What we like:
  • This snorkel is ideal for the travelers. It’s lightweight and easy to pack.
  • It is flexible and easily sits on the face.
  • This is a great snorkel for beginner snorkelers and divers.
What we don’t like:
  • The airway can sometimes become blocked with dirt and sand, if not cleaned properly after every use.
  • There is no splashguard, meaning that water can enter the top of the snorkel whilst you’re on the surface.
Where to buy:
What we like:
  • Well made with good material.
  • Purge valve works efficiently with only a short sharp exhale to totally clear the tube of water.
  • Lightweight.
What we don’t like:
  • If you’re attaching this snorkel to a narrow strapped mask, the fit can be quite slack.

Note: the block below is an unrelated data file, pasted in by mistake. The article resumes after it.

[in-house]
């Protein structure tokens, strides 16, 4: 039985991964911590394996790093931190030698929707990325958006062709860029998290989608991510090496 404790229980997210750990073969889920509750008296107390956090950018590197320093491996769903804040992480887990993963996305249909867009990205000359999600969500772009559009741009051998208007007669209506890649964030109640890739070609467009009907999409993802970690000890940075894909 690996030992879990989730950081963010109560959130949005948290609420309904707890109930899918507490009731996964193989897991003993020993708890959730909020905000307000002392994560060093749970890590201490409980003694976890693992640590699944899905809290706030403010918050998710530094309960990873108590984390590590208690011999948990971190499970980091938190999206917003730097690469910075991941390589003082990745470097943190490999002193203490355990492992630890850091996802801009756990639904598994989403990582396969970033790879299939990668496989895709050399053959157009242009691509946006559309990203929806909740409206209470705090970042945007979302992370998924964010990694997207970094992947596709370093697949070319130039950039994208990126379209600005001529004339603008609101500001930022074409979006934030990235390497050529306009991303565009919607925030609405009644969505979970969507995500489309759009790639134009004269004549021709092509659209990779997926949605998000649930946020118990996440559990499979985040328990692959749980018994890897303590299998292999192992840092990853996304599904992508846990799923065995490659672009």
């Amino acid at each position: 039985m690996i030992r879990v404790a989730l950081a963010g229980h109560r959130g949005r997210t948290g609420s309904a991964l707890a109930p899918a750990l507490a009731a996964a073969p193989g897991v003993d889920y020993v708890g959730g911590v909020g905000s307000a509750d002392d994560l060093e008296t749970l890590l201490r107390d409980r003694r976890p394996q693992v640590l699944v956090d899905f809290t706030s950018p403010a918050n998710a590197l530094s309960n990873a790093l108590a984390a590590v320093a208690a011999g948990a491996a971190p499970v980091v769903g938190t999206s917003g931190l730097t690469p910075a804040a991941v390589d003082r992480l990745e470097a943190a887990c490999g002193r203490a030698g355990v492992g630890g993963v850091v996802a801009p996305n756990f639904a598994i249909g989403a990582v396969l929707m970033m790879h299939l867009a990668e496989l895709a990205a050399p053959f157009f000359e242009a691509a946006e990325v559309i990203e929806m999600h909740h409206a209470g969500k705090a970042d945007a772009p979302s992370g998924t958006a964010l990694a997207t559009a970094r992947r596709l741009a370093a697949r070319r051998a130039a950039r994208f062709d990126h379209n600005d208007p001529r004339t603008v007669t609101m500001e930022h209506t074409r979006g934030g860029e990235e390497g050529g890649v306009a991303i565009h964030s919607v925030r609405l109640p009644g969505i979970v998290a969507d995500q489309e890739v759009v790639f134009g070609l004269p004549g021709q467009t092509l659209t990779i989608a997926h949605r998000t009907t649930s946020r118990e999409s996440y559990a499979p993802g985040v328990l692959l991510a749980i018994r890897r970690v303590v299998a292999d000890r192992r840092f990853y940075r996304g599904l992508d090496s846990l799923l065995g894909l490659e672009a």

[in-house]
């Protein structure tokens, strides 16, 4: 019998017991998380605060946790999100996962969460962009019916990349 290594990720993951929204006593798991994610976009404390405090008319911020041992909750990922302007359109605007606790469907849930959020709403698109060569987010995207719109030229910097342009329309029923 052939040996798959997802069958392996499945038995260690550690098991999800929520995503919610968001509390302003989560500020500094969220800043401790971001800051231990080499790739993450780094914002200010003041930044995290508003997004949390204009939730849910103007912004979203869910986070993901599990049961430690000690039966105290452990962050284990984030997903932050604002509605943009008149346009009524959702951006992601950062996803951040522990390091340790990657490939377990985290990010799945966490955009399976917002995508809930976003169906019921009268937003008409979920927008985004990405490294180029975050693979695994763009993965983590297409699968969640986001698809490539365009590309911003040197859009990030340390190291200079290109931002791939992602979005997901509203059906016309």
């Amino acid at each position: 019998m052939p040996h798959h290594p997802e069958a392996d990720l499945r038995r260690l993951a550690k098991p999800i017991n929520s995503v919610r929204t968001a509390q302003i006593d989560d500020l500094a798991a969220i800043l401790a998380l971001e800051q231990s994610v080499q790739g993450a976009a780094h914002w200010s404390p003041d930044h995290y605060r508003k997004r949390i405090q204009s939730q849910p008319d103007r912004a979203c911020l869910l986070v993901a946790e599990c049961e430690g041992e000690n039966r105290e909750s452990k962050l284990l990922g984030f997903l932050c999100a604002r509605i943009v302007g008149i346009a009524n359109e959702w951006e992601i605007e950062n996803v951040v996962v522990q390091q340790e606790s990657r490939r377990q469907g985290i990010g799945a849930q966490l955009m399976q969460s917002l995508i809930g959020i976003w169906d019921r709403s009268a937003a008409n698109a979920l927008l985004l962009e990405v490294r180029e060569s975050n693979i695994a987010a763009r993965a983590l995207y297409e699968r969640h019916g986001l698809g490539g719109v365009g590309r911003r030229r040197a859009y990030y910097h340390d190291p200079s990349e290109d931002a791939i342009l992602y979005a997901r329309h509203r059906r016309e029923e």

• Quite expensive.
  • The mouthpiece may require the user to clamp down, causing jaw ache if used for long periods of time.
Where to buy:
What we like:
  • Really easy to use and just clips onto your mask.
  • It has a purge valve attached so is easy to clear.
  • No backflow through the purge valve.
  • Comfortably fitting mouthpiece.
What we don’t like:
  • The clip that connects the snorkel breaks easily and can fall off with the slightest bit of pressure.

Best Snorkels for Scuba Divers

Scuba divers don’t often spend a lot of time on the surface of the water, however, when they do they are usually trying to get to the point where they descend, or they are trying to get back to the boat. Either way, they need to use as little effort as possible and not have to faff around trying to blow the water out of their snorkel to no avail.

Here are our recommendations for best scuba diving snorkels …

Where to buy:
What we like:
  • This snorkel has a sliding snorkel clip.
  • Purge Valve that requires little effort to clear.